NAPLEX preparation resources
We invite our graduates to join us for our NAPLEX activities.
Hampton has a special deal with RxPrep
Click here for a description of RxPrep. We obtain discounts for our students.
We also arrange for RxPrep to provide two live (webinar, in-person) sessions. Contact the School for more information.
How to study efficiently and effectively
Please trust me. Considerable amounts of research support using these two techniques:
- Practice testing involves frequent pre- and post-testing of information as you review a specific area (e.g., a RxPrep chapter).
- Distributed practice involves spreading out the learning as opposed to “cram sessions”. Distributed practice also recommends the use of the Cornell note-taking system.
Early evidence with Hampton students supports this research. Mock-NAPLEX scores increased by an absolute 22% after following this approach. Approximately 90% of students following this approach have passed the NAPLEX.
Tip #1: Write and recite
- The Benefits of No-Tech Note Taking
- Review one, and only one, RxPrep chapter prior to going to sleep
- Can take 2 nights for large chapters
- Wrote down everything you don't know, by HAND, on a note pad
- DO NOT USE A HIGHLIGHTER
- For those things that you don't know, write your own Q&A in the margins (Cornell note taking system)
- Ideally, find a partner to take turns asking questions for each chapter (write and recite). Why? Verbally asking questions is a powerful way to learn the material.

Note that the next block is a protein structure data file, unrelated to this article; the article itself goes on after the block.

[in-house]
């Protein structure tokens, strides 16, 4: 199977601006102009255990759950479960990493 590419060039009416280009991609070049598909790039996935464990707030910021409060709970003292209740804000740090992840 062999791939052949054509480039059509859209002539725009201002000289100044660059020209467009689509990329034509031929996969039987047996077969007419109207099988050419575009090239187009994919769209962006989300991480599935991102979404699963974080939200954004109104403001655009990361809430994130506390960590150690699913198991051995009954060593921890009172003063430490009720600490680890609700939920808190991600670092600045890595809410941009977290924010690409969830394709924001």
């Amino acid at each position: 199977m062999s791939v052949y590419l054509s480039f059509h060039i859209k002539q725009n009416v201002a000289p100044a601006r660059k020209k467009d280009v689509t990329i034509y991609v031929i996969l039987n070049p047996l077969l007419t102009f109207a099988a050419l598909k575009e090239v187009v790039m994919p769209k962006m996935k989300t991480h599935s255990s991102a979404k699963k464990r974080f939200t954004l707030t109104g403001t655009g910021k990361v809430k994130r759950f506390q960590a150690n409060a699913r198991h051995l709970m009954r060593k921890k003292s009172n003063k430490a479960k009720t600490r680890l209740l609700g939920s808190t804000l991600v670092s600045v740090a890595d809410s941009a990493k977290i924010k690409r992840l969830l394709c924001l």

- Once you finish all the RxPrep chapters put the book away
- Repeat the process but using your handwritten notes
- Wrote down everything you don't remember from your notes on a note pad
- This results in a smaller set of notes
- Do that one more time and end up with ~10 pages of things that you're not sure you remember
- Tale the test and pass easily
Tip #2: RxPrep books contain more than you actually need
- If it’s not in bold, italics, or underlined, then DO NOT WORRY ABOUT IT. That cuts down what you actually need to study by at least 75%.
Sit in on DDM courses
If you would like to attend a particular DDM lecture topic, please contact the instructor to ensure there will be room. Click here for the Fall schedule of DDM topics.
- Link to Quizlet “flashcards” for NAPLEX
- Check out Anki. It's a flashcard system that also shedules your learning for better retention.
- Pick a question. Here’s a link to a Quiz 1_calculations_2017 assessment provided by Drs. Andrews and Parker.
- Use this approach
- Identify the units requested by the question
- Convert values in the question to those units (e.g., if they ask for an answer in grams, then convert the milligram values to grams)
- Calculate in steps, writing down each step as you go
- Be very NEAT
- Do a “sniff test” of your answer. Does it make any sense? I saw an answer on a test that indicated the patient should receive 66 LITERS of fluid every hour by IV infusion.
- Having problems with the question? Then try one of the videos on this YouTube channel: Pharmaceutical Calculations
- Try again
Biostatistics and pharmacoeconomics
This Biostatistics and pharmacoeconomics PowerPoint includes a bit more than what I encountered on the NAPLEX examination.
- Take the quiz in RxPrep and identify your weak areas
- Watch one of the videos on this YouTube channel: Pharmacokinetics
- Write as you watch
- Try again